Queer People of Color (QPoC) positionalities are a valuable yet underexplored lens through which to rethink the racial and colonial imaginaries and material conditions of subjects and space in Europe. It brings together race, gender, class, colonialism and sexuality, inseparably, in a shared analytic. It addresses multiple erasures: of sexualities and race from discussions of space; of QPoC in Europe from discussions of European subjects, race and space; and from US-centric QPoC studies. Indeed Europeans are generally presumed to be homogeneously white, while people of color are generally presumed to be uniformly straight. Rarely is space understood as a formation that is co-constituted through sexualities with other relations of power. Our intervention radically rethinks urban environments in their relation to race, subjects and agencies. It also puts Queer People of Color (QPoC) in Europe on the map.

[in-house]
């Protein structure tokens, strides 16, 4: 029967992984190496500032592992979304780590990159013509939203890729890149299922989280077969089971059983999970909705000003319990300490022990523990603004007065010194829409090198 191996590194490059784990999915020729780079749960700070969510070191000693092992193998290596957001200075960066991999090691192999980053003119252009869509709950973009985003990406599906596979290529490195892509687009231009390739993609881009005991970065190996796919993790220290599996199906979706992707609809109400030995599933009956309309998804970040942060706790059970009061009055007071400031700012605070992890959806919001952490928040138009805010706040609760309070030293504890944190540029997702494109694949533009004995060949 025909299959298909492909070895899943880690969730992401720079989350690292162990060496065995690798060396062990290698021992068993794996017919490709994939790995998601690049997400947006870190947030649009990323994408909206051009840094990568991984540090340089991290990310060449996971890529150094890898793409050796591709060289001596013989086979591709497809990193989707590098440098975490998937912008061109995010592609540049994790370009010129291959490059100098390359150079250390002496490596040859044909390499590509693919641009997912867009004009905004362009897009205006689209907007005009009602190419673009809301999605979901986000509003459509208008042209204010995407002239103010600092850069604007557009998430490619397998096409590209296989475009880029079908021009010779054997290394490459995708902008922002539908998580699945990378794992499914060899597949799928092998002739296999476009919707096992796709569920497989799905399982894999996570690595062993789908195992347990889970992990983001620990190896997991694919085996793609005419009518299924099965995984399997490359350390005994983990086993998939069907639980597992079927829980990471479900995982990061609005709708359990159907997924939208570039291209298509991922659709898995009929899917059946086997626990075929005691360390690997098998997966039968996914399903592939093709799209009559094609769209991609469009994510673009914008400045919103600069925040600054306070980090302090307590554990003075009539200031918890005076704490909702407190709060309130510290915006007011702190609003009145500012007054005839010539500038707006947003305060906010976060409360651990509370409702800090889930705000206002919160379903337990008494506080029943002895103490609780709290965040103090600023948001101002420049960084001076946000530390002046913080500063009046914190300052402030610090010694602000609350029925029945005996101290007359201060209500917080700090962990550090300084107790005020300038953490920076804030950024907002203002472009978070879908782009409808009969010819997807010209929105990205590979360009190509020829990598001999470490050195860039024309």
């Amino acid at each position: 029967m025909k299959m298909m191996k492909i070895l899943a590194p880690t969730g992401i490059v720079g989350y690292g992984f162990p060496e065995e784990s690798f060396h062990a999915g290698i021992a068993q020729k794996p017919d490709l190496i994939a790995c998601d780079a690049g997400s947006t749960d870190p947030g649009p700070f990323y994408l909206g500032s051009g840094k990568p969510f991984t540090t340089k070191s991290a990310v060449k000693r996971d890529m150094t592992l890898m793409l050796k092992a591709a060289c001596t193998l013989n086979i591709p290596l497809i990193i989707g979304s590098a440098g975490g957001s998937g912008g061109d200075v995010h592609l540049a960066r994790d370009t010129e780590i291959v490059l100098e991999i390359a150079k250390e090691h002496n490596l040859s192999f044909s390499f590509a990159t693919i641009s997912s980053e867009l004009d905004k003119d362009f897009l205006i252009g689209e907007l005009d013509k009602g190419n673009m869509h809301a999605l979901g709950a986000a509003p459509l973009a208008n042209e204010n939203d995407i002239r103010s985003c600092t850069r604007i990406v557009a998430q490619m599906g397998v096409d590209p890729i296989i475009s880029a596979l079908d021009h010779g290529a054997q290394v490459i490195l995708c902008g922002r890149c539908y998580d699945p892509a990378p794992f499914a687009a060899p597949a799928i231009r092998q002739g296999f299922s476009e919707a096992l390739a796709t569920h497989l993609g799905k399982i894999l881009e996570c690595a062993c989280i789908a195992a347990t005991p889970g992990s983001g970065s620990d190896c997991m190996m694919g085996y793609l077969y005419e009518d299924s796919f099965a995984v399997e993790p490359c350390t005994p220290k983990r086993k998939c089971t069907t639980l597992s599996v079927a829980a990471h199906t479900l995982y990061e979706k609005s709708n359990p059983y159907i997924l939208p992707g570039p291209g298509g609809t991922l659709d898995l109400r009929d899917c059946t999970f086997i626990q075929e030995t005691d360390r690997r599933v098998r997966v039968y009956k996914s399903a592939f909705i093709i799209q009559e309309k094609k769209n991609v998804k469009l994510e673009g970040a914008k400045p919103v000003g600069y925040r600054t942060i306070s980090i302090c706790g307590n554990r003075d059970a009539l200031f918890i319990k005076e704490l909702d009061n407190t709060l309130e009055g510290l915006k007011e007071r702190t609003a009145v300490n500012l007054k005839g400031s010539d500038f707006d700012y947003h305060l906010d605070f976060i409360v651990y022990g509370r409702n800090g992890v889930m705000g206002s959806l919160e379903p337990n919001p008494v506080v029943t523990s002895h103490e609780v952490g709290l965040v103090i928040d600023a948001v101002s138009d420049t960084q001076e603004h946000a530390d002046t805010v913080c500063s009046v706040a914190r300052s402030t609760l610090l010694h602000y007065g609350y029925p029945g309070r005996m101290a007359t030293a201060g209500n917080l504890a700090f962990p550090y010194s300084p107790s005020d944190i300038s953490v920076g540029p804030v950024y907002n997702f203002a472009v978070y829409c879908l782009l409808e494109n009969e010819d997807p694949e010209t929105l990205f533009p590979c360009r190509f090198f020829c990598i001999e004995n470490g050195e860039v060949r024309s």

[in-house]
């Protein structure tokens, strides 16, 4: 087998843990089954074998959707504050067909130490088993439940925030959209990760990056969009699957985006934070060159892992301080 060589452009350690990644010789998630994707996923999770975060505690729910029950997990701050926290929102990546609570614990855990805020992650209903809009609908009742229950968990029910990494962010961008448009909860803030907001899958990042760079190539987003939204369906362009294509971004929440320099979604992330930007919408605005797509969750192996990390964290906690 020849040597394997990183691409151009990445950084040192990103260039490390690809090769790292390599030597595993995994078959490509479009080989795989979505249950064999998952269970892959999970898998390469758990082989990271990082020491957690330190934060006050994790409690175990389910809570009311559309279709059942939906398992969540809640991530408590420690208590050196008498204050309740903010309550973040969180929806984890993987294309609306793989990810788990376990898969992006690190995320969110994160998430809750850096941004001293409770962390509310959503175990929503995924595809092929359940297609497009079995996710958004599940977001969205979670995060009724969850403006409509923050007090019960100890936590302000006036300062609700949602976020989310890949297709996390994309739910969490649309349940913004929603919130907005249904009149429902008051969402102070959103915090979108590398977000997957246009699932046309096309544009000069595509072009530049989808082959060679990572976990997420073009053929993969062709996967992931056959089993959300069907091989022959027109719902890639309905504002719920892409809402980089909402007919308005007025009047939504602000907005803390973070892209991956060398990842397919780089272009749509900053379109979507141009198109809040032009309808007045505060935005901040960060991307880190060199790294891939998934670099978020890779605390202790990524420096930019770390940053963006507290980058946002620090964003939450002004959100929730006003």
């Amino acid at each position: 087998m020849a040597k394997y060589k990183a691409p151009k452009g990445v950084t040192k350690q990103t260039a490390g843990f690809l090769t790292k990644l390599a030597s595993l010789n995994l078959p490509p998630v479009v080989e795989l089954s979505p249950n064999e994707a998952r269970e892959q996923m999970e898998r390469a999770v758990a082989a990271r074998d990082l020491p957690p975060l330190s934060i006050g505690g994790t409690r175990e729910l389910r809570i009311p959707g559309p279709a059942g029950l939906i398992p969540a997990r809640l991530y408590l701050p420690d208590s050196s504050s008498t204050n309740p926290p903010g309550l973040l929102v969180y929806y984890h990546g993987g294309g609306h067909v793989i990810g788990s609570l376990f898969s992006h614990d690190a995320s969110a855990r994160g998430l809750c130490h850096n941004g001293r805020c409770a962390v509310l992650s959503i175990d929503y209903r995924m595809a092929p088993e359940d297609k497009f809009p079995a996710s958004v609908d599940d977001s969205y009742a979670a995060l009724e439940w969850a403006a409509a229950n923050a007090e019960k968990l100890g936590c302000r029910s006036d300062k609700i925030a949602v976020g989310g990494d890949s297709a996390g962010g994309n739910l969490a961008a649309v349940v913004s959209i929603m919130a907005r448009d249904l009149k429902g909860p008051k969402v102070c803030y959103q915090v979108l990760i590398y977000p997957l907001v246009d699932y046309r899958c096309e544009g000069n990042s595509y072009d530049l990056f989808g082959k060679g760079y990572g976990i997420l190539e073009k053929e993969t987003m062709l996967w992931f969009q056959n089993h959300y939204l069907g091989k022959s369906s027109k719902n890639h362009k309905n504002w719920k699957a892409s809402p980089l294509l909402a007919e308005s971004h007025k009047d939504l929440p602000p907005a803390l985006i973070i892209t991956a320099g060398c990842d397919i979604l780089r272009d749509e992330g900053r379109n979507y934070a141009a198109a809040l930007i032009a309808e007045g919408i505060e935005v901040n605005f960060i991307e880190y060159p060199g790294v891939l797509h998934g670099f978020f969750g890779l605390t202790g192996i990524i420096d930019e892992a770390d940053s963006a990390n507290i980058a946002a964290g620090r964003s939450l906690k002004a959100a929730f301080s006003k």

We explore QPoC activism in Europe as an emerging formation that interrogates multiple conditions and relations of power as they produce exclusion, erasure and repression. What modes of making places and worlds, what transformative horizons come into view, if we take QPoC in Europe and elsewhere seriously as geographic subjects? How can city-space be reconceptualized from the vantage point of QPoC? What possibilities emerge if we examine strategies of resistance and coalitional politics as “translocal” rather than wedded to the nation-state? Given the centrality of gender and sexual violence in racist and colonial projects, what are the promises of centering gender and sexually non-conforming subjects in the study of racism and colonialism, and what would need to happen in order to home them back into antiracist and anticolonial projects? How does QPoC activism in Europe relate to spaces outside of Europe, beyond the US – in particular the Global South? How does this activism challenge the (re)production of Europe’s outside through ideological and material violence against people of color within or outside its borders? We propose QPoC not as the only, but as one in a range of possible modalities that may well open up new ways of looking translocally at space and race, and of resisting racist and colonial control.